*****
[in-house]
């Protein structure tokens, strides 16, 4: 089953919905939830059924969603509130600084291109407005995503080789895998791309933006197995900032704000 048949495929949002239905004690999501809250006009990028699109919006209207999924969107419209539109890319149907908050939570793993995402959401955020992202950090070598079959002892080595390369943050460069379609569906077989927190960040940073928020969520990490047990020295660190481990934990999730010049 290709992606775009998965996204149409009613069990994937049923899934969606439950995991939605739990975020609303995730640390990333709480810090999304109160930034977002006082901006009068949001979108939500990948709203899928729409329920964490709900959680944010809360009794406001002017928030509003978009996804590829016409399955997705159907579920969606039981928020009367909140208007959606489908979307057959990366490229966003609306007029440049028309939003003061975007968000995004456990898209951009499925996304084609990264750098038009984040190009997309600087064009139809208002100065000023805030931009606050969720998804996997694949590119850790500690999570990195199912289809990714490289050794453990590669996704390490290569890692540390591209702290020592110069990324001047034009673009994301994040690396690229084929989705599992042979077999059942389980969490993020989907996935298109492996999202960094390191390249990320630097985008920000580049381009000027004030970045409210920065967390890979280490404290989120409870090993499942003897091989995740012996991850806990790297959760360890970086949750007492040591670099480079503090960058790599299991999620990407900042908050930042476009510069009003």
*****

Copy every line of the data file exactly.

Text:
[in-house]
């Protein structure tokens, strides 16, 4: 089953919905939830059924969603509130600084291109407005995503080789895998791309933006197995900032704000 048949495929949002239905004690999501809250006009990028699109919006209207999924969107419209539109890319149907908050939570793993995402959401955020992202950090070598079959002892080595390369943050460069379609569906077989927190960040940073928020969520990490047990020295660190481990934990999730010049 290709992606775009998965996204149409009613069990994937049923899934969606439950995991939605739990975020609303995730640390990333709480810090999304109160930034977002006082901006009068949001979108939500990948709203899928729409329920964490709900959680944010809360009794406001002017928030509003978009996804590829016409399955997705159907579920969606039981928020009367909140208007959606489908979307057959990366490229966003609306007029440049028309939003003061975007968000995004456990898209951009499925996304084609990264750098038009984040190009997309600087064009139809208002100065000023805030931009606050969720998804996997694949590119850790500690999570990195199912289809990714490289050794453990590669996704390490290569890692540390591209702290020592110069990324001047034009673009994301994040690396690229084929989705599992042979077999059942389980969490993020989907996935298109492996999202960094390191390249990320630097985008920000580049381009000027004030970045409210920065967390890979280490404290989120409870090993499942003897091989995740012996991850806990790297959760360890970086949750007492040591670099480079503090960058790599299991999620990407900042908050930042476009510069009003």